Barney Oldfield & Old Glory

Barney Oldfield's flair for promotion was reflected in the names he gave his cars. For most of his career, he operated his own race team, purchasing race cars he thought had the mechanical guts to allow him to stand on the throttle and annihilate records. The car names were all a part of the Oldfield brand. Check out a sample:

Among his cars was the National Motor Vehicle Company "Six," a machine he purchased in 1909 from the Indianapolis factory founded by Arthur C. Newby, who was also a founding father of the Indianapolis Motor Speedway. He dubbed the car "Old Glory," a moniker he hung on it to make his own - in no way was the name used by the manufacturer. "Old Glory" was officially a stock car, although all of such machines were allowed some level of modification per the American Automobile Association (AAA), such as monkeying with the wheelbase to shorten or elongate.
The June 24, 1909 Indianapolis News article in the attachment below reported on Oldfield receiving the car from the factory in Indianapolis. Part of the charm of the age I love is that he fired up the engine and drove it up and down the street in front of the factory. Imagine. You want to know something? The factory, although in disrepair, still stands today. Imagine again. You can go there and pace off the very ground the legendary Oldfield drove "Old Glory" over. It's absolutely breathtaking.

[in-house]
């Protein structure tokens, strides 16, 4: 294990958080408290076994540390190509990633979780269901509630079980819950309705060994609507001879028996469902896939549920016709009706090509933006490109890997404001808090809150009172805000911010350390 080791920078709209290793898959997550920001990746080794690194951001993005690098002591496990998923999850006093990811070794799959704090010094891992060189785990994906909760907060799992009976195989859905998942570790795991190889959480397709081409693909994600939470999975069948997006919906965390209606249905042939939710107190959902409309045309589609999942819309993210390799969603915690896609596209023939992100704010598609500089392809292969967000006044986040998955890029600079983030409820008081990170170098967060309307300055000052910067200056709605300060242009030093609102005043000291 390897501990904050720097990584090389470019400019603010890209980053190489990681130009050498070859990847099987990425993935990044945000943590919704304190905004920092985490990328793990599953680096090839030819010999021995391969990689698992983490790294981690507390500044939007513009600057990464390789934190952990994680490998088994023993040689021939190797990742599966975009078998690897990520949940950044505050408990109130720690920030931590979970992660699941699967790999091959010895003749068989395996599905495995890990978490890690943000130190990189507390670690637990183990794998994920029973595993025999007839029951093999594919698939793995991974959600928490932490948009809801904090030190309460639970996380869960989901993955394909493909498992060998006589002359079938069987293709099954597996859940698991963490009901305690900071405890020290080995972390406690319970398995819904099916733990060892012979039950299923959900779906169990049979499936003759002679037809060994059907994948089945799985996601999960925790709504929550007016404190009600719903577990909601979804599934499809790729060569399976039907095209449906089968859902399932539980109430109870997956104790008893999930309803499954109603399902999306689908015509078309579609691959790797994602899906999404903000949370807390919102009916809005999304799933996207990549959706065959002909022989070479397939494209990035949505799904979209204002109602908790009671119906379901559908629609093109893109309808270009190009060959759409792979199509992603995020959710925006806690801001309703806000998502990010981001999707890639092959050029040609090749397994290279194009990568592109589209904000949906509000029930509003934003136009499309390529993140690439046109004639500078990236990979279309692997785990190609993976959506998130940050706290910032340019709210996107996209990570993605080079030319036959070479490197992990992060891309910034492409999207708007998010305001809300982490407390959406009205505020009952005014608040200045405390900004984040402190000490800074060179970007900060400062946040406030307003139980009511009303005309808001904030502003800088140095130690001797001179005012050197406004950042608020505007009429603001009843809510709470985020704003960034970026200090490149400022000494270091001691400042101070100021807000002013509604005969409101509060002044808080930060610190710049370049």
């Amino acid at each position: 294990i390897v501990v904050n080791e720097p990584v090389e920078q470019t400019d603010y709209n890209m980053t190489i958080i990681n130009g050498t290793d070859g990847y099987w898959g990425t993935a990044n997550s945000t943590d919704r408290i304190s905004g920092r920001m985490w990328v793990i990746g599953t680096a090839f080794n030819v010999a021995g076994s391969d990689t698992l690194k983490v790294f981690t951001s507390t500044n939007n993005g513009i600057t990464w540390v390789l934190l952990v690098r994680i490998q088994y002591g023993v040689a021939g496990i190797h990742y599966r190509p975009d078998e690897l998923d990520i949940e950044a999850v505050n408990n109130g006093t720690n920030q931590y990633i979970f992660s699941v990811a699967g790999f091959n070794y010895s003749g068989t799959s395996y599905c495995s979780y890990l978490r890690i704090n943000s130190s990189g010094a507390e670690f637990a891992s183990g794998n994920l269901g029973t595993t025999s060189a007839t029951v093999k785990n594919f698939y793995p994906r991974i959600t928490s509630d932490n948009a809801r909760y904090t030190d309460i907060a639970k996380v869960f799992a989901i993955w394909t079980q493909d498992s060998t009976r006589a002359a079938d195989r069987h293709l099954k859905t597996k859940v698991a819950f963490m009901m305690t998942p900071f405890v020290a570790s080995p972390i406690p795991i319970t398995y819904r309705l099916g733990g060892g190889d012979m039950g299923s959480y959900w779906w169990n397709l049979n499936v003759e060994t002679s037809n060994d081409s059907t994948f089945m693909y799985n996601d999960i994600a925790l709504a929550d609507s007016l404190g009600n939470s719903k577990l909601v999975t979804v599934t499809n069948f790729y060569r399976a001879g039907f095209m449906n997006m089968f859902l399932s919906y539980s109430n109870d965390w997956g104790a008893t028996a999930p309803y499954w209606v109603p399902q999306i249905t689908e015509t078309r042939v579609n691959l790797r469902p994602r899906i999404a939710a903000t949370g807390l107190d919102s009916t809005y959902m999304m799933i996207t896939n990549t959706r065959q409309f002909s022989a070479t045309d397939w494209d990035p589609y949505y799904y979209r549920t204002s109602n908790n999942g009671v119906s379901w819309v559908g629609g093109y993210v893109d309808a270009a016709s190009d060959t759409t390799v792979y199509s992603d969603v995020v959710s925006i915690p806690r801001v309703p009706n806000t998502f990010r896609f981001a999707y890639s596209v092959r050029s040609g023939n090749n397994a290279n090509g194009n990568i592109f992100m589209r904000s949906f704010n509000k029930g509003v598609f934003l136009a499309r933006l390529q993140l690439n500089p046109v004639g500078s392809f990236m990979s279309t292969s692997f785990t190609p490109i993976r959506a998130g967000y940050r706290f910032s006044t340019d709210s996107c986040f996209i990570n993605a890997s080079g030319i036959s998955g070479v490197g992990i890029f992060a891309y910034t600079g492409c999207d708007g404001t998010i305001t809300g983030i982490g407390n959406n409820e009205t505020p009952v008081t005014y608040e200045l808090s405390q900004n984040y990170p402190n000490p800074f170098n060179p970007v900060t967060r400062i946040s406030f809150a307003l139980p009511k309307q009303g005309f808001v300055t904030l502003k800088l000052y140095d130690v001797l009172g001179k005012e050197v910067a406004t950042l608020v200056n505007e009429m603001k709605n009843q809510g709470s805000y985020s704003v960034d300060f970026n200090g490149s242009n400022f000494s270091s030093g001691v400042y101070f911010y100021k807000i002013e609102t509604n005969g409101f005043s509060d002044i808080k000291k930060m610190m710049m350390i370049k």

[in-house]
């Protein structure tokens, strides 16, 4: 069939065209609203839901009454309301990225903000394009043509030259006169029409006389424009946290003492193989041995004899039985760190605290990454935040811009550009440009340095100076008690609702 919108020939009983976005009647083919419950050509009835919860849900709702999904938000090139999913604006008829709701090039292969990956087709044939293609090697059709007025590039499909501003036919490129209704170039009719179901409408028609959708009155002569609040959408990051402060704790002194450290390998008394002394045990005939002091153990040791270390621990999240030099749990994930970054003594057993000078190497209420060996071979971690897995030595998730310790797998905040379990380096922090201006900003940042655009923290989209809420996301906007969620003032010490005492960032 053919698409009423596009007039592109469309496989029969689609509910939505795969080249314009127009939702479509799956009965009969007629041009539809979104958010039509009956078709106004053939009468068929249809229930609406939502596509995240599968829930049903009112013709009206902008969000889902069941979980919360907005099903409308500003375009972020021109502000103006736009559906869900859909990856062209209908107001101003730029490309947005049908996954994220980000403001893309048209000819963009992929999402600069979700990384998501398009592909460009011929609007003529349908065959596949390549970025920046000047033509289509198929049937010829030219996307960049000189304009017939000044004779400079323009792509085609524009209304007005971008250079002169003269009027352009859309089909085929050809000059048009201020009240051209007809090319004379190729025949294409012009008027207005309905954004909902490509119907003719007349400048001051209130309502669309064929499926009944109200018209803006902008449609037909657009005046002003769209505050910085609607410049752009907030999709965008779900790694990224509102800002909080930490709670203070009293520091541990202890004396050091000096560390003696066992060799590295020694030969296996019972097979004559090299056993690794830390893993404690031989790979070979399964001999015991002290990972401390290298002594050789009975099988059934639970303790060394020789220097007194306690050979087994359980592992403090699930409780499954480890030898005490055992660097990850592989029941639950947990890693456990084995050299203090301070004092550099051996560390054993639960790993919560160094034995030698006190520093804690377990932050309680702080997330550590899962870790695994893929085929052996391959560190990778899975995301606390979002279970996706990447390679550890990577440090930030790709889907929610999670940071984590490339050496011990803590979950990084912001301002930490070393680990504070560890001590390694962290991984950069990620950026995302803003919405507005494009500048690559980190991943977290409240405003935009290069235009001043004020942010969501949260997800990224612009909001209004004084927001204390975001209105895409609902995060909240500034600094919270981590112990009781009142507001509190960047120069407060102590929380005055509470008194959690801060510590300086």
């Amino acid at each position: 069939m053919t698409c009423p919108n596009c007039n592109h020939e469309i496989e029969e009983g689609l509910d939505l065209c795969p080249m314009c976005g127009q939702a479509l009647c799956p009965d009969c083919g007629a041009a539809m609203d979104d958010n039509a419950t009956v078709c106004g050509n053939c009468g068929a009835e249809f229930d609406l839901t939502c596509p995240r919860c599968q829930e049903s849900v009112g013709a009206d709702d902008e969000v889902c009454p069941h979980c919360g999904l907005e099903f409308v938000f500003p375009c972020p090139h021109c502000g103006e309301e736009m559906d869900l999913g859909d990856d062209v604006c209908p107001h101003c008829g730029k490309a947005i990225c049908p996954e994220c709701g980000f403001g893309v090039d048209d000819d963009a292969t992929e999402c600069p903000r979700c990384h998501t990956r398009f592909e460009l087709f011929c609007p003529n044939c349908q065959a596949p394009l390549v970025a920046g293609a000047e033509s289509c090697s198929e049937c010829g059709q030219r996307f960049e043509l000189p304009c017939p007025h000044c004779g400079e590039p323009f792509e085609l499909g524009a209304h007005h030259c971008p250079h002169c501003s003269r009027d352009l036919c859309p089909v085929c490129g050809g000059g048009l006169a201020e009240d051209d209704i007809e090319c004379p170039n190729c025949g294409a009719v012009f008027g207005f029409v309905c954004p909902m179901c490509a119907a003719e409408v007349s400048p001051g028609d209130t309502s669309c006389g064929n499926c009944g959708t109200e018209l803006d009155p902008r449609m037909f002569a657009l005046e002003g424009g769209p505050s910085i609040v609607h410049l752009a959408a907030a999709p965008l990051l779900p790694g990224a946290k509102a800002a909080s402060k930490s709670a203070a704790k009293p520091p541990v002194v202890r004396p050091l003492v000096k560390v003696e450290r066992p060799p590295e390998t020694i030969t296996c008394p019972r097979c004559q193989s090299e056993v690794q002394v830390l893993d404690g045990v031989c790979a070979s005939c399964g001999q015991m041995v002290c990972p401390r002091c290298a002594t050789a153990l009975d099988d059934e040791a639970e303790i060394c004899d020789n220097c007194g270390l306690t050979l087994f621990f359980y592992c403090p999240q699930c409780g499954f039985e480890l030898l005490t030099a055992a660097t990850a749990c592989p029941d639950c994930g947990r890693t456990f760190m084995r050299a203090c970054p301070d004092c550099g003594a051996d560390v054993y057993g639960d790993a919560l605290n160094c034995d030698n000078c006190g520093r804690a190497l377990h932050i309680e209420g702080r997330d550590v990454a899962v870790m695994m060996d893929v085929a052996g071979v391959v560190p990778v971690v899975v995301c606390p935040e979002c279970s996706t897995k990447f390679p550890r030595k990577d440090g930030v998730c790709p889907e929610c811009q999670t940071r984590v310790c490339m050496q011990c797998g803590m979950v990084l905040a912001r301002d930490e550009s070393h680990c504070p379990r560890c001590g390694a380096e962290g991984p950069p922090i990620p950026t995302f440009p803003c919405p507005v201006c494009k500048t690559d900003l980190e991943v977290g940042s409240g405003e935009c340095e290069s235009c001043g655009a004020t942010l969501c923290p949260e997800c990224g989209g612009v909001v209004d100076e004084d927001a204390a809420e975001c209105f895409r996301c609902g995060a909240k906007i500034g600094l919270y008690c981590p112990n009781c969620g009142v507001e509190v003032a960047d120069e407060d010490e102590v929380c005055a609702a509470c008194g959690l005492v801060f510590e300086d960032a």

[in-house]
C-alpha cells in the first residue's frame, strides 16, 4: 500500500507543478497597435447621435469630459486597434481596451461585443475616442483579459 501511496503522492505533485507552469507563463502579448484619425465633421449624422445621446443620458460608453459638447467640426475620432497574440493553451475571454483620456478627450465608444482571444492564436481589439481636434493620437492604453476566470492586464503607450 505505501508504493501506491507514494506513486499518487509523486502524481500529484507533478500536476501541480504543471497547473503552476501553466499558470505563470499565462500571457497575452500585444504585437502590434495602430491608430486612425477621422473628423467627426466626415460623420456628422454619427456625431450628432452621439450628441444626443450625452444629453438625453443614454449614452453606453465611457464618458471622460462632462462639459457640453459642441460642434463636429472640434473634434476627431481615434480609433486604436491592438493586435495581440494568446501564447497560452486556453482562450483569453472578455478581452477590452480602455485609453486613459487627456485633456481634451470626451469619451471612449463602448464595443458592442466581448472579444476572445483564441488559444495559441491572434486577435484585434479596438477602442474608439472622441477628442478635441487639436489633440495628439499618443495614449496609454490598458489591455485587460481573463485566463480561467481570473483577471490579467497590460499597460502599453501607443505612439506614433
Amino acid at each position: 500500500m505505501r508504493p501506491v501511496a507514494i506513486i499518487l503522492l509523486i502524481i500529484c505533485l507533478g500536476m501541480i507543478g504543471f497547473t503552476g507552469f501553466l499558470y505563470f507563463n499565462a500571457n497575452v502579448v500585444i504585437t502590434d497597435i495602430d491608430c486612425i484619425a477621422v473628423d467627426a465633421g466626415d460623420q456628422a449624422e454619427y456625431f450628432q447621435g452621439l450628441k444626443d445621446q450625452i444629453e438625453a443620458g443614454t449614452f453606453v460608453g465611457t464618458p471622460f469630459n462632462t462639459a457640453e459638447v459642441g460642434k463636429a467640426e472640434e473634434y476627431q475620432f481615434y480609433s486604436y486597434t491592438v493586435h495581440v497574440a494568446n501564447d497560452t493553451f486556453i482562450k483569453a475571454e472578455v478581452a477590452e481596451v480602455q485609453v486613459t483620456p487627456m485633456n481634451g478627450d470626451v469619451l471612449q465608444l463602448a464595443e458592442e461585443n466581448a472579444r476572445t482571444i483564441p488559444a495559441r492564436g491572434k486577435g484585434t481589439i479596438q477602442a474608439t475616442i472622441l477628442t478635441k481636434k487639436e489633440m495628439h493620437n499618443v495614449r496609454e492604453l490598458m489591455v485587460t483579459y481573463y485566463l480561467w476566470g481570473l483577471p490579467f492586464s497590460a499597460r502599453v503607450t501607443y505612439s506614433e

The article describes the vibrant red, white and blue coloring of the American flag as the color scheme of the car. Across its hood, the American flag was painted. Also, note that the release of this information came in the days leading up to the Fourth of July holiday. Anyone that thinks that promotion is a phenomenon of recent decades should think about this very deliberate example to play to the newspapers. The report also indicates that Oldfield was negotiating contracts with promoters in Columbus, Ohio, and Detroit, the latter on July 4.

OldfieldNews062409.pdf548.63 KB